because there were people who cannot afford to take the housing


stock that is there. It is not valid for money either for the


taxpayer nor does it make sense for those who need those benefits.


is one example. There are lots of other issues we can talk about.


What you think happens when this issue is do you to be discussed


this week? I know why you would like us to be, but we're not there.


But we actually go? There are some issues around delivery where more


insurance need to be given. We met with Lord fight back in February


and he told us that there would be no problem to make sure that the


direct payment of housing benefit could go to landlords. They would


make sure that the computer system could accommodate Northern Ireland


doing it differently. But those aren't parity issues. There seems


to be a problem now. Of the Assembly had directly taking its


hands on those issues in the spring a we wanted it to, the assurances


that were given could actually have been nailed down publicly through


the Assembly. Instead, we now have a situation where Iain Duncan-Smith


could not assure me that the computer system he was taking


charge of, and he was saying he was taking charge of the computer


system, that it actually would be able to give that flexibility to


Northern Ireland. Those are serious issues at the Assembly in terms of


being able to get its own policies reflected still needs to get a hand


on. Of deferring decisions, I do not think they should defer debate,


but if deferring decisions to get more debate, if that means we can,


then we should. But Sinn Fein are too late in waking up to those


issues. It does not bite individual politicians, it's about the people


who need the benefits. -- it is not about it.


With me now are the commentator Paul McFadden and the PR consultant


Sheila Davidson. Where do you think we are as far as


this is concerned? You could forgive people watching for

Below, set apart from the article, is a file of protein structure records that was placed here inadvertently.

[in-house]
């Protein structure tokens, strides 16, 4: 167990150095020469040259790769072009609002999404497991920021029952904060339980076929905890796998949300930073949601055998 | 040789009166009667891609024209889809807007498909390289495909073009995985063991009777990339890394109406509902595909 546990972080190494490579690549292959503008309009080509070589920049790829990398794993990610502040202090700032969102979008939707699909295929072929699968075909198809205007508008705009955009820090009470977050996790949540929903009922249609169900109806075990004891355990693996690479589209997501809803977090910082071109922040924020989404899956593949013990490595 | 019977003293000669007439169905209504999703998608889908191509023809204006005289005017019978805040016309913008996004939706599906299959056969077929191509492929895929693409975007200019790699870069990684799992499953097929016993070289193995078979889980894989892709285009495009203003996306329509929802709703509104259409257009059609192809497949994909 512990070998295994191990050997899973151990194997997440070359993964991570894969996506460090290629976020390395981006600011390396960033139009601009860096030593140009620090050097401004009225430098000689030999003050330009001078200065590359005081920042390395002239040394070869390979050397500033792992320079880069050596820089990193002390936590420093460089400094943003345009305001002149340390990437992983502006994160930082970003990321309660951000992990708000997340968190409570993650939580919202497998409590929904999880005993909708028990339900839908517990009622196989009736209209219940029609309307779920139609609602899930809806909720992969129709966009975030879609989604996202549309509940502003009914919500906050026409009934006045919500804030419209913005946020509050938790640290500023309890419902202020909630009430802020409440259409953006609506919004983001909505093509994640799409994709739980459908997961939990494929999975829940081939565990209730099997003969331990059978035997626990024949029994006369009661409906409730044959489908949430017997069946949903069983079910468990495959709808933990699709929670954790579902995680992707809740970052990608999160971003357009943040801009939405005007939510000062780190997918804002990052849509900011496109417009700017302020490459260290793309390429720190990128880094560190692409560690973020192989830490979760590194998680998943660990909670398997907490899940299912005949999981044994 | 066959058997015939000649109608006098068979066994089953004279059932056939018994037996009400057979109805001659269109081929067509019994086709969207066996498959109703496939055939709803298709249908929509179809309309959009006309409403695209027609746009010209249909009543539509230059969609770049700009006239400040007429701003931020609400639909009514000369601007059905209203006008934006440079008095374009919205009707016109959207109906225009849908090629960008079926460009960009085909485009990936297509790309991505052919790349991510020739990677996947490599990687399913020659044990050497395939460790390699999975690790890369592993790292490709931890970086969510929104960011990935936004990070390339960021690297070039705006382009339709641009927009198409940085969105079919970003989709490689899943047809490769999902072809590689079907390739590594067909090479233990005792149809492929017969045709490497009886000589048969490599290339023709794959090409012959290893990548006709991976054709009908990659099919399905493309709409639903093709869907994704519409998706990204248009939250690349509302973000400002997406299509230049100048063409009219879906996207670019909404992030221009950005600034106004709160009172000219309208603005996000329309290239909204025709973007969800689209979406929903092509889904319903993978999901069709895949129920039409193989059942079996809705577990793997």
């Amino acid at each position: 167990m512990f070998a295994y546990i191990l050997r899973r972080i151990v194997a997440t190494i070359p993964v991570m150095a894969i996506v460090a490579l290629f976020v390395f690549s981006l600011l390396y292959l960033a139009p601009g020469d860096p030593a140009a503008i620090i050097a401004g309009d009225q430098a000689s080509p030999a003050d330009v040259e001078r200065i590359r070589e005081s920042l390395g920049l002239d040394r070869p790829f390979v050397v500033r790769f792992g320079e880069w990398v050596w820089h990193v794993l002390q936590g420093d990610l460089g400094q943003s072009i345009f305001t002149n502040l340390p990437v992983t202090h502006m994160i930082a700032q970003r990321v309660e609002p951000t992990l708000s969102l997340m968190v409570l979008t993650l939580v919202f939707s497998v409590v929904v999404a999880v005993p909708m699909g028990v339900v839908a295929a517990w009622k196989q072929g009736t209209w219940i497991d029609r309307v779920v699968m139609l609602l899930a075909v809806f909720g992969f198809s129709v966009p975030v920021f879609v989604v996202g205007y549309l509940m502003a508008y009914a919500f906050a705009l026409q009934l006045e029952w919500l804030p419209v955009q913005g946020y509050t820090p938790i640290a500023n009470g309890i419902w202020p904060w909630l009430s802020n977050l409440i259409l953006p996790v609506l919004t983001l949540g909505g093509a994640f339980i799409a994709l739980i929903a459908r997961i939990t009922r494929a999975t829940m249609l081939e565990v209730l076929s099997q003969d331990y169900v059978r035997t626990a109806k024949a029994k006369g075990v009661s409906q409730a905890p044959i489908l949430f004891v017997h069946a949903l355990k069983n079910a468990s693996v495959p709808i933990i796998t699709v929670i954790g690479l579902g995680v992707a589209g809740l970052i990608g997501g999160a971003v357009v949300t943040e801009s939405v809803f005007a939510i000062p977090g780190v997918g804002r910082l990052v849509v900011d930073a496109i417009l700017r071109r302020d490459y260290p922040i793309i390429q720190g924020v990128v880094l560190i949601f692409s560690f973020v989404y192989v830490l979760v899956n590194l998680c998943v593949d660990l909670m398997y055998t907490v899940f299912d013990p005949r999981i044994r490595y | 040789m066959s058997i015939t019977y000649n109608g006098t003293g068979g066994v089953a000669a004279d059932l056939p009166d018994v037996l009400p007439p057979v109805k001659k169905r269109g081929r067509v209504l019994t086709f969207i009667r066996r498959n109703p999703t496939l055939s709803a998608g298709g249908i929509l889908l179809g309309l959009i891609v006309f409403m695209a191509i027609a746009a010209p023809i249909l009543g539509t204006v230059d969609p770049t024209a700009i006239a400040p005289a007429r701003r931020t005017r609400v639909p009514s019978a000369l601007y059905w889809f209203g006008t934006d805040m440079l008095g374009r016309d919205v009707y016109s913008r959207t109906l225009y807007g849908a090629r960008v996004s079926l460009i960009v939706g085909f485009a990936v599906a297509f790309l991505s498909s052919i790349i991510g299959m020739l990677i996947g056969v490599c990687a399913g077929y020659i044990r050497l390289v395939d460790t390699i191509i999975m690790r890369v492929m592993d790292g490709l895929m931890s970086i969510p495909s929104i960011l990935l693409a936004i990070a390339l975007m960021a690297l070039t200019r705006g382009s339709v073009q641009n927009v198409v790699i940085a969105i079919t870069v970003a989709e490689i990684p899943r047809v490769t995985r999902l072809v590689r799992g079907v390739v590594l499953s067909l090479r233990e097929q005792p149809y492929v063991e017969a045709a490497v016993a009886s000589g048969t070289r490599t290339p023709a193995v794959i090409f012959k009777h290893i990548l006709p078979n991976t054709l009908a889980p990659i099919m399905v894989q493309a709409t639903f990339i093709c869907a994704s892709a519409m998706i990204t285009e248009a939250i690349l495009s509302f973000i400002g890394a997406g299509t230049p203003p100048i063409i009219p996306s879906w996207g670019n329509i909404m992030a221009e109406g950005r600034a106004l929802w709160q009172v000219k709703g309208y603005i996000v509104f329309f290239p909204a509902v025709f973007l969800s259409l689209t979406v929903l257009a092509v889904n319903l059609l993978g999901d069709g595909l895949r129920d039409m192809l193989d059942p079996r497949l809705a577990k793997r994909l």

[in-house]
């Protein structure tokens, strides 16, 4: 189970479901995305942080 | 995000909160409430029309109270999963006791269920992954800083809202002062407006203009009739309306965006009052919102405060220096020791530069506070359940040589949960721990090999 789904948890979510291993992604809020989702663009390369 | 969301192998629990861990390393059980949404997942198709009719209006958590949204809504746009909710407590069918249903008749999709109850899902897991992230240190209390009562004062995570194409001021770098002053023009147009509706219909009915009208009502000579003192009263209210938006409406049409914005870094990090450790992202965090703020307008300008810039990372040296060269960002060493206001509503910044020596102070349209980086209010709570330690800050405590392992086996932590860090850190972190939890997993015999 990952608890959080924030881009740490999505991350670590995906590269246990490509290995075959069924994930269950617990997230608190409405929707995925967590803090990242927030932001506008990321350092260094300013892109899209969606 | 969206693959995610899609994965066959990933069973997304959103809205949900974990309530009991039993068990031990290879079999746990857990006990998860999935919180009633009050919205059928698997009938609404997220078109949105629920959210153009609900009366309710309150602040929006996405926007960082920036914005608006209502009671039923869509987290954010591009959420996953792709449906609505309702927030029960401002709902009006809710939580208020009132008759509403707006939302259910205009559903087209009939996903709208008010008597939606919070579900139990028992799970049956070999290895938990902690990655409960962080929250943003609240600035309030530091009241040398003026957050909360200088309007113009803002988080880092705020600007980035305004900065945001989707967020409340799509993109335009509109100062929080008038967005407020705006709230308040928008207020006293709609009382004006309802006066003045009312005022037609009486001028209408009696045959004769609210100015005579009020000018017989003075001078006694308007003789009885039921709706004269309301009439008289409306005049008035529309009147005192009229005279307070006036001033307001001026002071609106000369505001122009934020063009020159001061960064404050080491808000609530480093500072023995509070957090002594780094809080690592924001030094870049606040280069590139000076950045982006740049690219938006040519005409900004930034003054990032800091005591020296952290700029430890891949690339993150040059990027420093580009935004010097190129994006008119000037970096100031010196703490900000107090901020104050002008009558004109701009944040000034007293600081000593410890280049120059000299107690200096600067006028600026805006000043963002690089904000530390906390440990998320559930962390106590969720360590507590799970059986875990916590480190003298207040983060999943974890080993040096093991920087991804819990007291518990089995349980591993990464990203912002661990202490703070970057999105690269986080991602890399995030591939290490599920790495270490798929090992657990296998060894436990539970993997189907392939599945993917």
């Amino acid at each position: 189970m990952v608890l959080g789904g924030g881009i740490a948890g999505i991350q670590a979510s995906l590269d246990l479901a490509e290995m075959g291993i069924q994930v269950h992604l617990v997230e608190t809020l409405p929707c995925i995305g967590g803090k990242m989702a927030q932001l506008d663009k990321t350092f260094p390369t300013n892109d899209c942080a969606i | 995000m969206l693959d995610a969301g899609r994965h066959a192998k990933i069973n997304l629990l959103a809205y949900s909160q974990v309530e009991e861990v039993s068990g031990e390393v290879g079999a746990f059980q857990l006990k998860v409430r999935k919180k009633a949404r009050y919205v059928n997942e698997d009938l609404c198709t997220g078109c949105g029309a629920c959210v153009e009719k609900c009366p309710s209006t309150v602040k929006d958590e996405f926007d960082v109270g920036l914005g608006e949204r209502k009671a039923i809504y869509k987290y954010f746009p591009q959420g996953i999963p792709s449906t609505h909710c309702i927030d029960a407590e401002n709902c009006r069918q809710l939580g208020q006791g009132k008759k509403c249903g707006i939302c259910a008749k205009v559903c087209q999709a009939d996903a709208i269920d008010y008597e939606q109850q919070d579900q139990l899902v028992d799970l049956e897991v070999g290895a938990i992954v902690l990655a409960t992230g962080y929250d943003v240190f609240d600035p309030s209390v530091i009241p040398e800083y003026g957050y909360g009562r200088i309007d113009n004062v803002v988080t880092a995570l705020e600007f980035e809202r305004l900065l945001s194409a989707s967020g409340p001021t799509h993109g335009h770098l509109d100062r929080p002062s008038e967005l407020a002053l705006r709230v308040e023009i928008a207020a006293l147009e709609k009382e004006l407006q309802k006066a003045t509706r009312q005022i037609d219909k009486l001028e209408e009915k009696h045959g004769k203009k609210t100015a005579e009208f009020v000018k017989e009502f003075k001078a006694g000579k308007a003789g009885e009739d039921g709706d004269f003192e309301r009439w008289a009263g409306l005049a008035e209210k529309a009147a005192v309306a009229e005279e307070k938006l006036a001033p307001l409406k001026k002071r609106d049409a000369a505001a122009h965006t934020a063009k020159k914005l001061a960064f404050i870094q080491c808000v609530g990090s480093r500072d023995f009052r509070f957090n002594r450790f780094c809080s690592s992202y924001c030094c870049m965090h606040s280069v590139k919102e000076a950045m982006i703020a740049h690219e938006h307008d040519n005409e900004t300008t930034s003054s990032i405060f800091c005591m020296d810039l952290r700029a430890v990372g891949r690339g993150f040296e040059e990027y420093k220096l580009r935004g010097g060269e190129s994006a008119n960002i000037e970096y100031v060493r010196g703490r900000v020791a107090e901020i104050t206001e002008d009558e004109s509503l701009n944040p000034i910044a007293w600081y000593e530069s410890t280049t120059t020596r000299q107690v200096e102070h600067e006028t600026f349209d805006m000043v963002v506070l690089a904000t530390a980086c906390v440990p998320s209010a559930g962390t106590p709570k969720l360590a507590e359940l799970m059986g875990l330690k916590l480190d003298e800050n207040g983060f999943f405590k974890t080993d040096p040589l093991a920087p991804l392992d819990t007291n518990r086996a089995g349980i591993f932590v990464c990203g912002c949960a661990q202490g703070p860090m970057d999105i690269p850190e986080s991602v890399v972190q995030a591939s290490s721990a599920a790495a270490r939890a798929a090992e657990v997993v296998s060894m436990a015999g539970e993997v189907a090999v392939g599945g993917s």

thinking it is a bit of fun and Holiness. -- a bit of a mess.


the very strong feeling that the big battle in relation to this was


fought out at Westminster this some time ago and all at the Assembly


cannot now do is tinker at the edges. It is important in the sense


that there are deportment -- important decisions. If it tinkers


too much, they could be penalties. Absolutely. In terms of benefits to


people, they could be problems. In terms of jobs will support servants,


there could be implications. It is a serious issue. -- civil servants.


They are deeply empathetic to people who could suffer as a effect


of these cuts. People will suffer from that. I think she believes


that essentially, the game is up. If the Assembly can sort out those


things that need to be resolved at the benches and finesse that and


sort that to people's satisfaction, but in terms of stopping the


process, I think that is impossible. She is a regular broadcaster on the


local radio. I do you stand on one of this? Can you pick your way


through it? I think what is very interesting is that Mark Durkan is


so eloquent in explaining best. Parliament is actually still


prevalent in this. I took the opportunity to take a look at the


act as it was going through and it is so open to interpretation on a


local level but in fact, the ability it for people on the ground


to to actually make this work properly for individuals here, is


actually quite why it in my reading of it. I think that the politics


around on of this is important and how it applies is important, but it


is how it is delivered on the ground that is most important. So


much is devolved down to ordinary people in benefits offices,


Jobcentres and how they do with people on a one-to-one basis. That


is what actually matters to ordinary people on the ground, not


what is happening in Parliament or the Assembly, which they do not


understand. But they understand is when the walking to a JobCentre,


how are they being dealt with and how was that being applied to them.


The resources it needs to be put into this is into proper training